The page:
The results surprised me, because they were not what I have believed for the past more than forty years.

See, back when I was in junior high, I was quite “into” astrology. I don’t remember if I believed it, or what sparked my interest. Possibly there was a fad for it among my friends; perhaps one friend was annoying about interpreting everything in terms of sun sign, and I decided to find out more as a defense. I mean, obviously not everyone born under Virgo is going to get run over by an egg truck today. What I do remember is that I got books from the library, and read up on both the principles and the techniques, and then, to the best of my ability, calculated my horoscope with all the planets and houses. This was long before the internet, significantly before the computing power now available meant that inputting date, time, and place could instantly spew out all the details. It was also before my math skills were as developed as they later became.

So there I was, at the age of twelve, struggling with the tables and conversion factors in one of the books I’d checked out, and determining that my rising sign was Leo. I liked this result very well, not least because of my fondness for felines. I’m sure that doing all the work was useful in various ways. That is, on the social front, it no doubt allowed me to participate with authority in junior-high conversations (though I don’t remember this part—I try to forget as much as possible about junior high school). Certainly this was child-led education, in that I found something that interested me, went to the library, did the reading, did the math (to the best of my ability), and wrote up my results in a way that pleased me. If I neglected my school homework to do it, well, tant pis; I always have been one to do more of what interests me than what I have been assigned.

The results of my recent whim show that my rising sign is not Leo, nor is my moon where I believed it to be. So much for my long-ago efforts. Looking at what I’m “supposed” to be like according to my new horoscope, I scoff. Definitely a pseudo-science. But! What are the effects of believing, even for a short time, even only half-consciously, that you have certain characteristics? What effect on my adolescent psychology did it have, to believe (or at least, put about to my credulous friends) that I was self-aware, ambitious, faithful, authoritative, energetic, creative? Those are good things to believe about yourself, wherever you get the ideas. It’s hard, at twelve, to have established much of a personality or track record (or so it seemed to me, at the time: friends who knew me at 8 think I’m pretty much the same person now as then!). I spent a lot of time feeling like I was just not-quite at a lot of things I wanted to be better at, so it was helpful to have a horoscope assuring me that I was going to make it, eventually.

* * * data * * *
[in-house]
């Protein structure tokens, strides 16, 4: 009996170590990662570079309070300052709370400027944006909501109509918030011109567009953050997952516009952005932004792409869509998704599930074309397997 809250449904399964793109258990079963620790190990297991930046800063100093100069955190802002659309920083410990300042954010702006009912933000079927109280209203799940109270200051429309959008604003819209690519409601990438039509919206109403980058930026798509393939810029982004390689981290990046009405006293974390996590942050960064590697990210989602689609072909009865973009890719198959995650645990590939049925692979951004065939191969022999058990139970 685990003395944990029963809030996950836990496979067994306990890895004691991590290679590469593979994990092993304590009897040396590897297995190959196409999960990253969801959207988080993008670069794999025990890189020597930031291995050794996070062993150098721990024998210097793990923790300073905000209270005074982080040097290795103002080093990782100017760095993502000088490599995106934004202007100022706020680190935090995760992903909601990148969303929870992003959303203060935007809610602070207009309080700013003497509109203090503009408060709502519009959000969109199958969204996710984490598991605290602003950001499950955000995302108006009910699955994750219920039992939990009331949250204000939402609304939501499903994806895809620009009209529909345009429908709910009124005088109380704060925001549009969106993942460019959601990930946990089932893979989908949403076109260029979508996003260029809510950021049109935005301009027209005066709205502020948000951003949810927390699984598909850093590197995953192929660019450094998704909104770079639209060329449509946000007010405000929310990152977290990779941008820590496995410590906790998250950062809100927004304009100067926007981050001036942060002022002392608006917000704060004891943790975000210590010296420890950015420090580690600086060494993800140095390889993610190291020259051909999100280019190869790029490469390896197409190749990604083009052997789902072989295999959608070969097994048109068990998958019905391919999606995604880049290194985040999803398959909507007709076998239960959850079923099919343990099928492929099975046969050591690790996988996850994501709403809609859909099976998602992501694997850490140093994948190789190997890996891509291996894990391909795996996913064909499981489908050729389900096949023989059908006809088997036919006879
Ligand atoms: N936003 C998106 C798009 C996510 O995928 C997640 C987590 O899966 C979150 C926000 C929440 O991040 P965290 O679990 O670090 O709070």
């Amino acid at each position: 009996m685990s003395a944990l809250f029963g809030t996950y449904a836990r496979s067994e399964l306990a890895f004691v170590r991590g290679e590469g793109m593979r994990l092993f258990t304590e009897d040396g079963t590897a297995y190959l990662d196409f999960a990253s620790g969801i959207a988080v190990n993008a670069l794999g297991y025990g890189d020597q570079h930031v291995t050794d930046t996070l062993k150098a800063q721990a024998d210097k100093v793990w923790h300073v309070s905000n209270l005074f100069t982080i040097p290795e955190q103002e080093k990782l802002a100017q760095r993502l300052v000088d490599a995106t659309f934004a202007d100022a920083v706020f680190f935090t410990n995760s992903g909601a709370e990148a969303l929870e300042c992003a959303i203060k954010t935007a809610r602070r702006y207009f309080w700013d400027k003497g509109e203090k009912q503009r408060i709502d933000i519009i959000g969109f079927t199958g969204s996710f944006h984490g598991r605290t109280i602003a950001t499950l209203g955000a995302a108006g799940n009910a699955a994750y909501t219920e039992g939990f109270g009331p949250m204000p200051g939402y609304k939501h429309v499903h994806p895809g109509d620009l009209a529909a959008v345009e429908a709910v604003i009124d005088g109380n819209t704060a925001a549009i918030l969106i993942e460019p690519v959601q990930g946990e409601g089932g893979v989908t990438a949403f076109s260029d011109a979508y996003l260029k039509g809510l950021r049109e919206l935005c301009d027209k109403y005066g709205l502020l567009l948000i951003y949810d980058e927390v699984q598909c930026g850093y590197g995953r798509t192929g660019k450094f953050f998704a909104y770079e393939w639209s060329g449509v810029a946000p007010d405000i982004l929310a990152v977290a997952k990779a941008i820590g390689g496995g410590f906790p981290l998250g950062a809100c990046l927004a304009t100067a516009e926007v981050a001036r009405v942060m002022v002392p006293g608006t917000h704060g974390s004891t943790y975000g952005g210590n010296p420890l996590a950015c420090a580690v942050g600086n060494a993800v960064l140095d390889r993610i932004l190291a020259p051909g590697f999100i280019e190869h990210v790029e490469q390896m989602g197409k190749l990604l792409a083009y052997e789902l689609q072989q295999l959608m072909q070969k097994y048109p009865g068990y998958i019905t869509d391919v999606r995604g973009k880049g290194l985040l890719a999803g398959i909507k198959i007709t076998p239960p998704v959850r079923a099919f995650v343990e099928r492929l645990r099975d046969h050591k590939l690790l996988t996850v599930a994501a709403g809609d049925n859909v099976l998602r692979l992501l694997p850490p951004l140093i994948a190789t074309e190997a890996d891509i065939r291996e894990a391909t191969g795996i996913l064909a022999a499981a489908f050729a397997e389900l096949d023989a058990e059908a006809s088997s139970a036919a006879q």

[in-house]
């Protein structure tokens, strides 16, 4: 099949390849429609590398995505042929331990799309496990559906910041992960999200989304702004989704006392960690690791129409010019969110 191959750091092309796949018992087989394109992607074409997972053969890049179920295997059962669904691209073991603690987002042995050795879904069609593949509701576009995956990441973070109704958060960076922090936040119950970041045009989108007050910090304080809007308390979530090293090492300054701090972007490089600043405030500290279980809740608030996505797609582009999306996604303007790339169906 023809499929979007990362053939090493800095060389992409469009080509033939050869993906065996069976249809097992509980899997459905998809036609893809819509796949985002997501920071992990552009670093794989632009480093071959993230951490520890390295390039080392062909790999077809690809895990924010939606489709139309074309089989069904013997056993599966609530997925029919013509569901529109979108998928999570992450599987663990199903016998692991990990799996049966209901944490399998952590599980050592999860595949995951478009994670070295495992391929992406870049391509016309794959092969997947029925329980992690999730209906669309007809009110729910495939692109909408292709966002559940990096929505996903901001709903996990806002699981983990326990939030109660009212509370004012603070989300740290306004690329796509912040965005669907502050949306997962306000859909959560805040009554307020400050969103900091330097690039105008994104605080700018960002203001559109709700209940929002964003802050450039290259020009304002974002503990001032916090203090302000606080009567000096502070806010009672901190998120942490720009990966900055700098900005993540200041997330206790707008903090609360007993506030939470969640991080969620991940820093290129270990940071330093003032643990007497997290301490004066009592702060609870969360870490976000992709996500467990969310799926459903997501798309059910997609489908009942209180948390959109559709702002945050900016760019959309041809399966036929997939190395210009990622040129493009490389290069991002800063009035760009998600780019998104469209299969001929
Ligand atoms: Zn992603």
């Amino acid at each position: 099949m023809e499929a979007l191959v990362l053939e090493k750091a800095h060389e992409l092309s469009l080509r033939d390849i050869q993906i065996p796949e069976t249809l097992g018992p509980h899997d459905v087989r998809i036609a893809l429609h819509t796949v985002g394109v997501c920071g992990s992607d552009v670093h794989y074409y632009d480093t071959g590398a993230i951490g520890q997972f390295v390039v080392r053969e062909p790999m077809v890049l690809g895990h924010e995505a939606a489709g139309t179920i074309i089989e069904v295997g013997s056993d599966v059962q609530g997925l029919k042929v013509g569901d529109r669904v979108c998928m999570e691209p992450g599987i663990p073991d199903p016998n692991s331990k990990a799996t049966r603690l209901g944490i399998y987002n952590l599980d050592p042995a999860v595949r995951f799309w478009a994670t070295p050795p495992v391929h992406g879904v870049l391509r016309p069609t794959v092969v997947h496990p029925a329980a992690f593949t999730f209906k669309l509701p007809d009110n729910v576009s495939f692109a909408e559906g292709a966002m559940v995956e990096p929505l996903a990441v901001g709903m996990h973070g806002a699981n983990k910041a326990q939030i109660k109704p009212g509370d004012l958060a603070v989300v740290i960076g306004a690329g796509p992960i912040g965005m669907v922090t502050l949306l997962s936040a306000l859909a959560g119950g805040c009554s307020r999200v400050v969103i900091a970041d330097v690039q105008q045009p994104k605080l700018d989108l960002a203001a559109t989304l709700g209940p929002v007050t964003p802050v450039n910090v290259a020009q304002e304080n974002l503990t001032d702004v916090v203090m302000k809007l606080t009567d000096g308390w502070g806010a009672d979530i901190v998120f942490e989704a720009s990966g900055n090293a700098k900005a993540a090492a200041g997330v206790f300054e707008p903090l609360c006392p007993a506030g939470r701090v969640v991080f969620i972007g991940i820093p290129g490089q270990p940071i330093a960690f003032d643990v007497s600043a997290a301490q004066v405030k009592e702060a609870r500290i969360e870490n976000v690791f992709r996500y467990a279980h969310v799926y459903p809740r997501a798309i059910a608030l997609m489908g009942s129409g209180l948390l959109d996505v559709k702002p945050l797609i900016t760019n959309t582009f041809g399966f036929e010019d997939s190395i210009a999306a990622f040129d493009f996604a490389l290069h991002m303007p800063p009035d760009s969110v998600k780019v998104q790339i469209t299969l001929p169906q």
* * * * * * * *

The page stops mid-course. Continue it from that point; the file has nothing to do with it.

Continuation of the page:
So now I wish I had disregarded all the tables and details of my actual birth and just cast for myself the best possible horoscope, the perfect forecast of the person I most hoped to become, and believed in that until I had a track record to believe in. This is what I call Rational Woo: “Sometimes in order to get where your rational self wants to be, you need a little woo-woo. Of course you know the odds against you: will your novel even find a publisher, let alone become a best-seller that will let you move to New Mexico and write full-time? Ha ha. Will your academic book really change the face of the discipline? Uh-huh. Will your dissertation even get you a job? Um . . . .

But an unwritten novel is guaranteed not to be published; the unwritten academic tome doesn’t stand a chance of changing anything; the unfinished dissertation will most certainly not get you the job that requires dissertation in hand. You can’t ensure your own success, that is true. But you can most certainly ensure failure. So you have to at least meet the bar of finishing whatever it is.

And so it’s time for the woo-woo that will let you shut off the voices and the doubts and get on with it. . . . It’s your fantasy life: let it be rich, productive, and comforting. Whatever keeps you doing the work, moving the project forward every day, taking baby steps if that’s what you’re able to do.” So I said seven years ago.